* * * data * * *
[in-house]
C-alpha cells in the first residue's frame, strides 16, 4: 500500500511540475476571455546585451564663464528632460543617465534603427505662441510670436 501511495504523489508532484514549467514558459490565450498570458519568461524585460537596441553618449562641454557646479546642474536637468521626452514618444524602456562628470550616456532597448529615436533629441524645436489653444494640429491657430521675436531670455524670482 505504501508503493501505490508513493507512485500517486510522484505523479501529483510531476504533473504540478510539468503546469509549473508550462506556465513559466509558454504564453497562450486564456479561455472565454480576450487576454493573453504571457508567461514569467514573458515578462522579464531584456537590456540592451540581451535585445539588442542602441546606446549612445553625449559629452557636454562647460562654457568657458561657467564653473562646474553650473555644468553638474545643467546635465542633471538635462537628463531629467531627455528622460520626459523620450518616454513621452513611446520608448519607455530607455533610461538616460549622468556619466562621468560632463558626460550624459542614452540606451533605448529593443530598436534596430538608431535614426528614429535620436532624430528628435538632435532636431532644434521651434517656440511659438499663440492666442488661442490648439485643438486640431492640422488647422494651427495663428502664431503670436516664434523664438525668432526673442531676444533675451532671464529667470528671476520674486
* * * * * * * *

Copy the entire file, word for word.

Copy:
[in-house]
C-alpha cells in the first residue's frame, strides 16, 4: 500500500511540475476571455546585451564663464528632460543617465534603427505662441510670436 501511495504523489508532484514549467514558459490565450498570458519568461524585460537596441553618449562641454557646479546642474536637468521626452514618444524602456562628470550616456532597448529615436533629441524645436489653444494640429491657430521675436531670455524670482 505504501508503493501505490508513493507512485500517486510522484505523479501529483510531476504533473504540478510539468503546469509549473508550462506556465513559466509558454504564453497562450486564456479561455472565454480576450487576454493573453504571457508567461514569467514573458515578462522579464531584456537590456540592451540581451535585445539588442542602441546606446549612445553625449559629452557636454562647460562654457568657458561657467564653473562646474553650473555644468553638474545643467546635465542633471538635462537628463531629467531627455528622460520626459523620450518616454513621452513611446520608448519607455530607455533610461538616460549622468556619466562621468560632463558626460550624459542614452540606451533605448529593443530598436534596430538608431535614426528614429535620436532624430528628435538632435532636431532644434521651434517656440511659438499663440492666442488661442490648439485643438486640431492640422488647422494651427495663428502664431503670436516664434523664438525668432526673442531676444533675451532671464529667470528671476520674486